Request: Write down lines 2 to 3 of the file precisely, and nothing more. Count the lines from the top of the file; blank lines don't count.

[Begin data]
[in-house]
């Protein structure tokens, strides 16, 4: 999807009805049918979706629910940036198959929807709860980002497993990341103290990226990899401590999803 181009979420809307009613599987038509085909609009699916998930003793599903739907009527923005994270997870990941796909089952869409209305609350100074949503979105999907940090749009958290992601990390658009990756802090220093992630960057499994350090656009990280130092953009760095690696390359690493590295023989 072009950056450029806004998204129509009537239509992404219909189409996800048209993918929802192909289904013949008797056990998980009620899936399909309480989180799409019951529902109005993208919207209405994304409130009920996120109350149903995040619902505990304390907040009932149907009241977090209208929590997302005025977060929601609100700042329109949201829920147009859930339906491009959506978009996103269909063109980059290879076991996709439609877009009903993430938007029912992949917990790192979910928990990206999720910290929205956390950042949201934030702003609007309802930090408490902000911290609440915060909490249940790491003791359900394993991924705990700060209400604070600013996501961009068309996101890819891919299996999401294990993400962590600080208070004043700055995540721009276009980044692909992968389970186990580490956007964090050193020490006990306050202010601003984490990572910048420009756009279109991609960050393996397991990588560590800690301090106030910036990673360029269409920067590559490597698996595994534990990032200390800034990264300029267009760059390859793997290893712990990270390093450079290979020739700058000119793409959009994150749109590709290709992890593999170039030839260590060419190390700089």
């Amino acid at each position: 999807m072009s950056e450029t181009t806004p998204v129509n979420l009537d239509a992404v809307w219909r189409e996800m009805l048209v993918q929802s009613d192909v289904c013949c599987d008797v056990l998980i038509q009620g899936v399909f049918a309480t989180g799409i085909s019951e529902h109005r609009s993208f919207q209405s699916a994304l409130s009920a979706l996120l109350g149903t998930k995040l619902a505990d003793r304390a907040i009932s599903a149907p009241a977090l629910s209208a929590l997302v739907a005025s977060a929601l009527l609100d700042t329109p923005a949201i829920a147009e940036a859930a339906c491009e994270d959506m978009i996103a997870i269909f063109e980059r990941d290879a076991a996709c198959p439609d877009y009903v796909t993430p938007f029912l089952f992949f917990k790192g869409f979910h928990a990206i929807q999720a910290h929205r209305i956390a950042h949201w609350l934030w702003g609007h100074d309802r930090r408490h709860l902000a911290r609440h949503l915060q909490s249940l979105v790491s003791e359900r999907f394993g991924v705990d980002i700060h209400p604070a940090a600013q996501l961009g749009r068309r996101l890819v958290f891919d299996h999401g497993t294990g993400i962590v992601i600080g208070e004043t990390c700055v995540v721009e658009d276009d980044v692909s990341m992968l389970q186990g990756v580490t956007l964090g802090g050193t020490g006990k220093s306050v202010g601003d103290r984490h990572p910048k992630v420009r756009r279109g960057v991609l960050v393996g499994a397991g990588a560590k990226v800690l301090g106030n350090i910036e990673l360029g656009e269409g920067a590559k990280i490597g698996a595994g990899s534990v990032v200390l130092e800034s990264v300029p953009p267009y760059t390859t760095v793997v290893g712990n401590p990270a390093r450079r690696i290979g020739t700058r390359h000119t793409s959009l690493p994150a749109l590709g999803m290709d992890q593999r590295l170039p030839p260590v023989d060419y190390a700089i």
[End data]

């Protein structure tokens, strides 16, 4: 999807009805049918979706629910940036198959929807709860980002497993990341103290990226990899401590999803 181009979420809307009613599987038509085909609009699916998930003793599903739907009527923005994270997870990941796909089952869409209305609350100074949503979105999907940090749009958290992601990390658009990756802090220093992630960057499994350090656009990280130092953009760095690696390359690493590295023989 072009950056450029806004998204129509009537239509992404219909189409996800048209993918929802192909289904013949008797056990998980009620899936399909309480989180799409019951529902109005993208919207209405994304409130009920996120109350149903995040619902505990304390907040009932149907009241977090209208929590997302005025977060929601609100700042329109949201829920147009859930339906491009959506978009996103269909063109980059290879076991996709439609877009009903993430938007029912992949917990790192979910928990990206999720910290929205956390950042949201934030702003609007309802930090408490902000911290609440915060909490249940790491003791359900394993991924705990700060209400604070600013996501961009068309996101890819891919299996999401294990993400962590600080208070004043700055995540721009276009980044692909992968389970186990580490956007964090050193020490006990306050202010601003984490990572910048420009756009279109991609960050393996397991990588560590800690301090106030910036990673360029269409920067590559490597698996595994534990990032200390800034990264300029267009760059390859793997290893712990990270390093450079290979020739700058000119793409959009994150749109590709290709992890593999170039030839260590060419190390700089």
């Amino acid at each position: 999807m072009s950056e450029t181009t806004p998204v129509n979420l009537d239509a992404v809307w219909r189409e996800m009805l048209v993918q929802s009613d192909v289904c013949c599987d008797v056990l998980i038509q009620g899936v399909f049918a309480t989180g799409i085909s019951e529902h109005r609009s993208f919207q209405s699916a994304l409130s009920a979706l996120l109350g149903t998930k995040l619902a505990d003793r304390a907040i009932s599903a149907p009241a977090l629910s209208a929590l997302v739907a005025s977060a929601l009527l609100d700042t329109p923005a949201i829920a147009e940036a859930a339906c491009e994270d959506m978009i996103a997870i269909f063109e980059r990941d290879a076991a996709c198959p439609d877009y009903v796909t993430p938007f029912l089952f992949f917990k790192g869409f979910h928990a990206i929807q999720a910290h929205r209305i956390a950042h949201w609350l934030w702003g609007h100074d309802r930090r408490h709860l902000a911290r609440h949503l915060q909490s249940l979105v790491s003791e359900r999907f394993g991924v705990d980002i700060h209400p604070a940090a600013q996501l961009g749009r068309r996101l890819v958290f891919d299996h999401g497993t294990g993400i962590v992601i600080g208070e004043t990390c700055v995540v721009e658009d276009d980044v692909s990341m992968l389970q186990g990756v580490t956007l964090g802090g050193t020490g006990k220093s306050v202010g601003d103290r984490h990572p910048k992630v420009r756009r279109g960057v991609l960050v393996g499994a397991g990588a560590k990226v800690l301090g106030n350090i910036e990673l360029g656009e269409g920067a590559k990280i490597g698996a595994g990899s534990v990032v200390l130092e800034s990264v300029p953009p267009y760059t390859t760095v793997v290893g712990n401590p990270a390093r450079r690696i290979g020739t700058r390359h000119t793409s959009l690493p994150a749109l590709g999803m290709d992890q593999r590295l170039p030839p260590v023989d060419y190390a700089i």